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The OC: Maryland

Today we begin our OC series that will break down UConn's seven toughest out of conference opponents this 2013-2014 men's basketball season.

Streeter Lecka

Story of last season

25-13, 8-10 ACC. NIT semifinal loss to Iowa.

Maryland struggled to find consistency in conference play during what was deemed to be a down year for the ACC. Most of College Park felt the team underachieved, as has been the case for the last four years when the Terrapins have failed to finish better than seventh in the ACC. As coach Mark Turgeon continually searched for a stable rotation, the Terps finished their year with 10 different players who averaged double-figure minutes.

Similar to this upcoming season, Maryland tipped off last year with a game at the Barclays Center, where it lost 72-69 to Kentucky. Afterward, the Terrapins breezed their way through a weak non-conference slate, before dropping three of four to Florida State, Miami and North Carolina. The wheels began to spin off once they failed to string together conference wins, particularly against Virginia and Boston College.

Though most Terp fans will inevitably and fondly remember their pair of victories over Duke. Maryland slayed the Blue Devils at home 80-78, and once more in the ACC tournament by a final of 83-74. Then, the Tar Heels sent them packing in a heartbreaking semifinal defeat, 79-76. Prior to their loss to the Hawkeyes, the Terps knocked off Niagara, Denver and Alabama in the NIT.

How they look

As told by stat savant Ken Pomeroy, Maryland ranks 44th this preseason out of all Division-1 college basketball clubs and eighth within the confines of the ACC. He forecasts the Terps will win roughly 80 percent or 24-26 of their games this season with a balanced attack (48th-ranked offensive efficiency and 44th on defense).

The media's ACC preseason poll has projected Maryland seventh in the conference behind Duke, Syracuse, UNC, Notre Dame and Pittsburgh. The Terps welcome back three of their top five "starters" and highest scorers from a year ago. Junior forward Dez Wells makes his return after averaging 13.1 points, 4.9 rebounds and three assists per contest.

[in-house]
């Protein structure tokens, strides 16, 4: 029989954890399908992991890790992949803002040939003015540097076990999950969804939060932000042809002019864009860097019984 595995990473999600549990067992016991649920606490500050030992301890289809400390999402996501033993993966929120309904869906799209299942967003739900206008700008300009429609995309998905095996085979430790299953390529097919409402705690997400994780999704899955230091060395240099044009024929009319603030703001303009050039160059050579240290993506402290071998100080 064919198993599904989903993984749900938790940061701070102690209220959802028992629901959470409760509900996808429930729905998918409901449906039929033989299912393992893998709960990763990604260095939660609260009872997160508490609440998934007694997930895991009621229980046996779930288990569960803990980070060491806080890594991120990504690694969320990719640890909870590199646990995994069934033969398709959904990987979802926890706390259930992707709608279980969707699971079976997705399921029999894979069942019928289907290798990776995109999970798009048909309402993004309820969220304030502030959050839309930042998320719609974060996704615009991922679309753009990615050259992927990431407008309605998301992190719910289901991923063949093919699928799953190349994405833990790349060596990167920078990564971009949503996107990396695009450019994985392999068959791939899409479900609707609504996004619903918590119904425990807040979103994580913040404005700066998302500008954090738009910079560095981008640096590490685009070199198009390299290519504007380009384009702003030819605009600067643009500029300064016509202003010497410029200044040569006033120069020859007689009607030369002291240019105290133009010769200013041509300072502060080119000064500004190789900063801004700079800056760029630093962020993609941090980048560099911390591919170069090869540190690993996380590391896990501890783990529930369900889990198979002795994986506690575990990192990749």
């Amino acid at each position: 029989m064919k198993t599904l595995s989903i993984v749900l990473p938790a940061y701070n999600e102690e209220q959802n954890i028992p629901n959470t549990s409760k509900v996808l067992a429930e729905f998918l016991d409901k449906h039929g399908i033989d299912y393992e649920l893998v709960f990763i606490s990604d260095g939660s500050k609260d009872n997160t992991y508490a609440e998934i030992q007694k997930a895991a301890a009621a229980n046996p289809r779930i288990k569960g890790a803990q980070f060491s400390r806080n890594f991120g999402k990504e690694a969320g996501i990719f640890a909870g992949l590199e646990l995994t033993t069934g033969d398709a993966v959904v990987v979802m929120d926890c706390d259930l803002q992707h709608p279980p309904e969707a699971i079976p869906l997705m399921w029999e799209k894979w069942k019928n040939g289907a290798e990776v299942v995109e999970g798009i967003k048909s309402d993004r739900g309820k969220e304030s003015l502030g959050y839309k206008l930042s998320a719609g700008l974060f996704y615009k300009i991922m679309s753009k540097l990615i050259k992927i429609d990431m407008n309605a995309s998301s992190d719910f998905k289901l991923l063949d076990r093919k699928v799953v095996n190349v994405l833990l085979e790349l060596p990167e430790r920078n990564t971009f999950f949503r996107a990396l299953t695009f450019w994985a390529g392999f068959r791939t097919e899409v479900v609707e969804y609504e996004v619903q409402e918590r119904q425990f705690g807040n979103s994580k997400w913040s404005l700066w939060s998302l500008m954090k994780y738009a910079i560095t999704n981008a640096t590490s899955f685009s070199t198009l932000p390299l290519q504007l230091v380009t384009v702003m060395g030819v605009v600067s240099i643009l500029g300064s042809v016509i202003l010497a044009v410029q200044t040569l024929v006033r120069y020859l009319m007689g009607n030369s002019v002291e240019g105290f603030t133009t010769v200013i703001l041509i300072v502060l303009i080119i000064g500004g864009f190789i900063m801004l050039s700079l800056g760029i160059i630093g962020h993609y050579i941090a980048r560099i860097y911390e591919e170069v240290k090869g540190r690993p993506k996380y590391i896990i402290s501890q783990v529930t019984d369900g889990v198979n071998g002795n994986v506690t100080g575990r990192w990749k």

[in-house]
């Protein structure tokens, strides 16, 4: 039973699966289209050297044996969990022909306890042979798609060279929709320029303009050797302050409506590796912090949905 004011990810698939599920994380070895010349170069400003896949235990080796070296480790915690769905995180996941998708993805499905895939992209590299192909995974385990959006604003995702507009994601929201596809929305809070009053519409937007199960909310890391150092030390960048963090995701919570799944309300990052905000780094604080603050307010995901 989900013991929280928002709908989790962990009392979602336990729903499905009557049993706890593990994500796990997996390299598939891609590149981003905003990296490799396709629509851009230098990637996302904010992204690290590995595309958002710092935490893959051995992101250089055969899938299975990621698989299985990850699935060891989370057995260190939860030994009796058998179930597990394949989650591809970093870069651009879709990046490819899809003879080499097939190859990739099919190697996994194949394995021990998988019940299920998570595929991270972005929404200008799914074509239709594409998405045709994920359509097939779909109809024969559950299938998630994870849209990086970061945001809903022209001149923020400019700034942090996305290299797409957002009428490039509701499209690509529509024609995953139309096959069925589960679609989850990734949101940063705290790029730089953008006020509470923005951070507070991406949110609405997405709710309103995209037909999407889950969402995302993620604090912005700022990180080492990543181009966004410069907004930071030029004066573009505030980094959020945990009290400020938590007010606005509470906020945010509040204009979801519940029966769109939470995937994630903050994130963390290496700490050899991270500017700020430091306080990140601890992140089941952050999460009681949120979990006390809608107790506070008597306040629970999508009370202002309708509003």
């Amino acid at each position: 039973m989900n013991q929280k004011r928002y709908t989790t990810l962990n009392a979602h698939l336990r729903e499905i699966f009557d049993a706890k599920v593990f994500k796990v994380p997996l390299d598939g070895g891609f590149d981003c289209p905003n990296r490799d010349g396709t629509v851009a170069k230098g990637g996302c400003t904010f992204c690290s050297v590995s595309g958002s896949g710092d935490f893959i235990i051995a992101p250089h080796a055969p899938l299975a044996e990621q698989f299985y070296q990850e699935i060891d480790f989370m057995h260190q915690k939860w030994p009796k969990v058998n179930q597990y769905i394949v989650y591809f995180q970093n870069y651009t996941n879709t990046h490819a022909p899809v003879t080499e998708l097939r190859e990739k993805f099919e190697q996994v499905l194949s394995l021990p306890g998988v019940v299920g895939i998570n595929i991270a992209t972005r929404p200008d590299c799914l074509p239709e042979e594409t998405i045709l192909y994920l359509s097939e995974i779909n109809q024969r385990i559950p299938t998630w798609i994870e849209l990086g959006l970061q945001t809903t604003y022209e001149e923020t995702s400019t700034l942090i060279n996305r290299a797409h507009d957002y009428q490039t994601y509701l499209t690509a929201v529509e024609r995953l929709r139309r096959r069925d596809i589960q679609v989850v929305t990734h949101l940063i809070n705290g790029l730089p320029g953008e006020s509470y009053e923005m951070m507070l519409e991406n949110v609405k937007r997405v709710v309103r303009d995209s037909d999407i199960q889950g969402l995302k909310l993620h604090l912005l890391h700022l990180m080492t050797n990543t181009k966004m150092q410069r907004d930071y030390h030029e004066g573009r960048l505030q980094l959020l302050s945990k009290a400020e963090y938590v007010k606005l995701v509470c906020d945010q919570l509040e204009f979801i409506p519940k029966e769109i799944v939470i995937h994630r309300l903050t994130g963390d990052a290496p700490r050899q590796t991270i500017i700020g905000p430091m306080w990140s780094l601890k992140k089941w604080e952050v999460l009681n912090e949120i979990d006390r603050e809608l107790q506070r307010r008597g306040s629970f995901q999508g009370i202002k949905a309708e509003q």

The biggest loss will undoubtedly be center Alex Len. Len was taken in last June's NBA draft and leaves behind a significant hole in the paint. The current Phoenix Sun racked up nearly 12 points and eight rebounds a game last season, in addition to 78 blocks. Other losses include guards Logan Aronhalt and Pe' Shon Howard and big man James Padgett. Aronhalt and Padgett graduated, while Howard took off for USC to be closer to home. He averaged 22.8 minutes per game, good for fourth on the team, but shot just 22.8 percent from the floor on 110 attempts.

Exlcuding Wells, the strength of this team figure to its backcourt, which should grow both simply from time passing and the collective experience gained last year. Sophomore Seth Allen and junior Nick Faust will take the floor after combining for almost 18 points and 48 minutes a game one year ago. Neither can boast to being a superb outside shooter, but they're both very steady hands to guide an offense. Freshman Roddy Peters will back them up.

Fellow freshman Damonte Dodd figures to compete for playing time much sooner. He'll be joined up from by sophomores Jake Layman, Charles Mitchell and Shaquille Cleare. Cleare was rated as a top-30 recruit coming out of high school one year ago, but reportedly played much more like a project in his first season. He'll be relied upon heavily if Maryland is to make it back to the NCAA tournament. Meanwhile, Layman and Mitchell each averaged five and a half points a game in 2012-2013. Mitchell is more of a prototypical big man, while Layman, a Wrentham, M.A. native, stands at 6' 8" and can shoot from distance.

Projected starting line-up (courtesy of

G—Seth Allen, Sophomore, 7.8 ppg

G—Nick Faust, Junior, 9.4 ppg

F—Dez Wells, Junior, 13.1 ppg

F—Jake Layman, Sophomore, 5.5 ppg

C—Shaquille Cleare, Sophomore, 3.7 ppg

Game prediction: UConn wins by a healthy margin. We'll call it a 10-point season opening win.